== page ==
In the Galleries: Music and art collide with a pop


Matt Corrado. “Truth,” acrylic aerosol and ink on canvas; on view at Adah Rose Gallery. (Courtesy Matt Corrado)
July 5, 2014

In his paintings, Matt Corrado layers bright colors and black-outlined images, often derived from pop culture. He does a similar thing in the music that’s the other element in “Wavelengths: A Poetic Synthesis of Sound and Art.” The show, at Adah Rose Gallery, provides a fine-art setting for Corrado, a graphic designer and a member of Miles Midnight, which describes itself as a “pop music project.”

Guitar laces though the 13-minute composition that Corrado recorded for the show, a piece that also includes electronics, grimy dance beats and snatches of conversation. (It’s available on a CD.) As a rhyming visual element, guitar cords snake though the paintings, which also feature stencil-painted numbers and Mickey Mouse-like gloved hands. The black lines are drawn with ink atop spray-painted fluorescent backdrops, heavy on yellow and orange, that suggest graffiti and skateboard design.

Most of the pictures are small, and many of them are square, evoking comic-strip panels. The biggest and most complex one was painted directly on the wall, which seems apt. It will disappear forever after the show closes, as if it had been painted on a warehouse or train trestle. But its ingredients are ready-mades, visible all around us and available to be recombined endlessly like strands of cultural DNA.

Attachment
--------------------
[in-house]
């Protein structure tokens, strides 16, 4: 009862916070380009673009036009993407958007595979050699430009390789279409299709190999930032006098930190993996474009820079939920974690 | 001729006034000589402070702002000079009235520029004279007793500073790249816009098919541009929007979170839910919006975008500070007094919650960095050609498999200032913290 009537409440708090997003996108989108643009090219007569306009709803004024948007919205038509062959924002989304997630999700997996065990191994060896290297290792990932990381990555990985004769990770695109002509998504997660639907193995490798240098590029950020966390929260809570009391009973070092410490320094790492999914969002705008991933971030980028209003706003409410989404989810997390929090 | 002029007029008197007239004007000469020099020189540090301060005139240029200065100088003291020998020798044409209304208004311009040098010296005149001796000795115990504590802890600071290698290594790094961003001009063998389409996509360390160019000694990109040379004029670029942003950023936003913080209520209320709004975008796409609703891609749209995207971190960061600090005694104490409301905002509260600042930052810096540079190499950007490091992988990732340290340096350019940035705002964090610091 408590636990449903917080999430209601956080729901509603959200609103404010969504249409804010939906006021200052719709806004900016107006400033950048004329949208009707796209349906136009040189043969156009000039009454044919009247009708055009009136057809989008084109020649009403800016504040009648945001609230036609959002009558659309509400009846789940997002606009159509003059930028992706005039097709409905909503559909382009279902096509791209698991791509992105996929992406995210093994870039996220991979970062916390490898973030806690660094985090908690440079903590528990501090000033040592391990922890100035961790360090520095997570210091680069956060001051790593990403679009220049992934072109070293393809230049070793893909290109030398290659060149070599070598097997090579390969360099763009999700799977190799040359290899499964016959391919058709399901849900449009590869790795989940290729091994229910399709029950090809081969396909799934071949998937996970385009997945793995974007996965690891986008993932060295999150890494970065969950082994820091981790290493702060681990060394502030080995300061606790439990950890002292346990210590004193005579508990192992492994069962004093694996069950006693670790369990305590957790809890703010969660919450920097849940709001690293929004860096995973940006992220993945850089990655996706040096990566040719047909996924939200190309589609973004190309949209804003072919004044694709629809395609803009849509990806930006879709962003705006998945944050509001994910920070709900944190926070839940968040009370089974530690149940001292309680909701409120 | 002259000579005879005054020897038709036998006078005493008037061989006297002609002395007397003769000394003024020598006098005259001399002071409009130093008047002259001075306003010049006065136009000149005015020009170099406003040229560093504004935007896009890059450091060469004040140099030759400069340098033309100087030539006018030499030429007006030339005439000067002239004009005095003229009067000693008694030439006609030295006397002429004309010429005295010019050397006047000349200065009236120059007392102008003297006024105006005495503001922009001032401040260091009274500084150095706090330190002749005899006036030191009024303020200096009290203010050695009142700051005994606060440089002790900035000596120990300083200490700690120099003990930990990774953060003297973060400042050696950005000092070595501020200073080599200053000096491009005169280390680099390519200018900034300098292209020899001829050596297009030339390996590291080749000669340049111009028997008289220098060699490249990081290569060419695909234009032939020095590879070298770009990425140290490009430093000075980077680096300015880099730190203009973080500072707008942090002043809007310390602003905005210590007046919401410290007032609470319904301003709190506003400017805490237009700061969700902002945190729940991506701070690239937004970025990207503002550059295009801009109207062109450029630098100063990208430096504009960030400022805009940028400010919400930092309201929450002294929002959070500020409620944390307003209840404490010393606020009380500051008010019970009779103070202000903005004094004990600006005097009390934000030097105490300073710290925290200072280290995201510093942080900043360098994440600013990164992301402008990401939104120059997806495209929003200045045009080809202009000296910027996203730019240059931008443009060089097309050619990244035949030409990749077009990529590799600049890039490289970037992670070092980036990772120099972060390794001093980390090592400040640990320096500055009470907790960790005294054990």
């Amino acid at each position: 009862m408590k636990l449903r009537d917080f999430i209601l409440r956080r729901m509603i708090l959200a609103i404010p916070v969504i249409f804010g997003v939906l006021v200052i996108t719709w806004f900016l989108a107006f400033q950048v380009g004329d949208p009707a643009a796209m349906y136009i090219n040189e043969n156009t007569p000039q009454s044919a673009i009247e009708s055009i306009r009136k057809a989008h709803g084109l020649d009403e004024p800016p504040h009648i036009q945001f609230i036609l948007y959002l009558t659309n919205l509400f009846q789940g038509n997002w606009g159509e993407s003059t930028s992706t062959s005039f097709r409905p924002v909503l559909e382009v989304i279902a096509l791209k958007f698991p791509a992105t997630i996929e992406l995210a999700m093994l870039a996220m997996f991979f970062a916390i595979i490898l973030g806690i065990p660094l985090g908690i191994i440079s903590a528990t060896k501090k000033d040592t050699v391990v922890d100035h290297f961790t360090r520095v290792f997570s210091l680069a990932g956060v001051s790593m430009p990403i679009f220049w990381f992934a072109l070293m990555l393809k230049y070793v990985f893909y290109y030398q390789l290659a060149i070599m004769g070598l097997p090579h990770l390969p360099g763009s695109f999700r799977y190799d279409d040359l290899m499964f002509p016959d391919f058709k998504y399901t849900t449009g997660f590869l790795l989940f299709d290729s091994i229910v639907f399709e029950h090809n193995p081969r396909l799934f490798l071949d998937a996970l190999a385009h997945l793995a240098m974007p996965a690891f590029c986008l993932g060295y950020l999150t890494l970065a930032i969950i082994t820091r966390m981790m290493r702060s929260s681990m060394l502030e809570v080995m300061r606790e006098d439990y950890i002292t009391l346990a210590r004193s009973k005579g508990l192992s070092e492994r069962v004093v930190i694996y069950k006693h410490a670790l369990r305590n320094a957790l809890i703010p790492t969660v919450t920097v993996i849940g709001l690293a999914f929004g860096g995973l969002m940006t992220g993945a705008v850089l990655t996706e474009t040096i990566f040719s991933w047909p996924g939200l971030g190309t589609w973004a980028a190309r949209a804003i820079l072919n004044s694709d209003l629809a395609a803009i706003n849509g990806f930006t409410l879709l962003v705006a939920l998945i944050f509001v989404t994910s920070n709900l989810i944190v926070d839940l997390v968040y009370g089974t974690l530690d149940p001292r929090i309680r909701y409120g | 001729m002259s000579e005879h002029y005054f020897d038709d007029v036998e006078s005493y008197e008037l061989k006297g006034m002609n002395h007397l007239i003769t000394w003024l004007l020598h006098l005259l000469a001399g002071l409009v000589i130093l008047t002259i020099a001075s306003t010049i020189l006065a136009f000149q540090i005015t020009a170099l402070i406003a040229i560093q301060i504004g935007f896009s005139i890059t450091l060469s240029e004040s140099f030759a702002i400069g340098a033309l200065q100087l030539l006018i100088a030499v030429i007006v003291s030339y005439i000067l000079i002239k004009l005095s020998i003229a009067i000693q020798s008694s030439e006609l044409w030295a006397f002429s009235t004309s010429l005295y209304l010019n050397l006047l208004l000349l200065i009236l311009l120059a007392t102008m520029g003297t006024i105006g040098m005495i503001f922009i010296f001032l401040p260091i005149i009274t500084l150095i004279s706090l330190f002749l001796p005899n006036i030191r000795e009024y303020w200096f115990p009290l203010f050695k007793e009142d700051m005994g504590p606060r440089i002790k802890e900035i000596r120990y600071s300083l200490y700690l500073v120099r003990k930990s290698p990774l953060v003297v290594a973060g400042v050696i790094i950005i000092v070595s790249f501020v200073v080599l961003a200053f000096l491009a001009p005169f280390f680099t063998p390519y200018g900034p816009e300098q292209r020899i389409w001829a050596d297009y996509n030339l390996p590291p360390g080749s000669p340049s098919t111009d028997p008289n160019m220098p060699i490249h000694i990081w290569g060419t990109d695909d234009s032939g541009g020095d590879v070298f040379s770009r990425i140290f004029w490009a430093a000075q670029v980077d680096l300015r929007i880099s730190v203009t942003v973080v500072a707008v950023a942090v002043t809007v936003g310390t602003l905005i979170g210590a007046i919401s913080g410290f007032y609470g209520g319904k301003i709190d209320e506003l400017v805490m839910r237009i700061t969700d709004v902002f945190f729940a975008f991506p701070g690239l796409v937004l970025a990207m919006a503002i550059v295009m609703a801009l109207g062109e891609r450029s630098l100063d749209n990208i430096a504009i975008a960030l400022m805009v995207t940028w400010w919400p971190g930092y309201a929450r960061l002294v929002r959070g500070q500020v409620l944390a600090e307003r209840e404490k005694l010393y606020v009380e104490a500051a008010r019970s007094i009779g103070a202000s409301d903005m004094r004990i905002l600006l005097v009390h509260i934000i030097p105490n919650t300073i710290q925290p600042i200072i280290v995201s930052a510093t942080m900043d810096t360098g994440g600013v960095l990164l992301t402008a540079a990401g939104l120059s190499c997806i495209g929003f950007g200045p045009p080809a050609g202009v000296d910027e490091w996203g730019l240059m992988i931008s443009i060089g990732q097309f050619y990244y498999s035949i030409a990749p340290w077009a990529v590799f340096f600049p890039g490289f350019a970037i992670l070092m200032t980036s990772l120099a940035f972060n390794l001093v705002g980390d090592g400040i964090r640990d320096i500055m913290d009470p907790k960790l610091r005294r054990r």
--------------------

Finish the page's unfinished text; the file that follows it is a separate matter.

Matt Corrado: Wavelengths: On view through July 13 at Adah Rose Gallery, 3766 Howard Ave., Kensington, 301-922-0162, www.adahrosegallery.com


Elizabeth Graeber, “Asparagus with Lemon Slice,” on view at the Watergate Gallery & Frame Design. (Elizabeth Graeber)

Past Forward

The United Arab Emirates may not look much like the District and its environs, but Washingtonians should recognize something of our town in “Past Forward,” a selection of art from Dubai, Abu Dhabi and the other five emirates. Dubai in particular is known for real-estate development frenzy, and this Meridian International Center exhibition features many images of construction cranes and retro-modernist office towers. One artist, Alia Saeed al-Shamsi, specializes in photographs of “forgotten buildings” from the 1980s — the same sort of prematurely obsolescent structures that are being demolished or reclad in the District. Another, Shamma al-Amri, uses a pinhole camera to give a timeworn look to shots of such aggressively new buildings as Burj Khalifa, the world’s tallest.

The array includes a few abstract works, but photorealist paintings and large-format photographs dominate. The latter range from documentary work such as Ammar al-Attar’s striking pictures of a fish market, shot with long exposures to show a blur of activity, to posed symbolic images. In one of Lateefa bint Maktoum’s photos, a woman carries a suitcase and stares out toward the sea; the vista appears blank, but she’s looking toward Palm Jebel Ali, a stalled development project to be built on an human-made archipelago. The future, as so often happens, is behind schedule.

Past Forward: Contemporary Art from the Emirates: On view through July 13 at Meridian International Center, 1624 Crescent Place NW; 202-939-5568; www.meridian.org

Outdoor Sculpture Indoors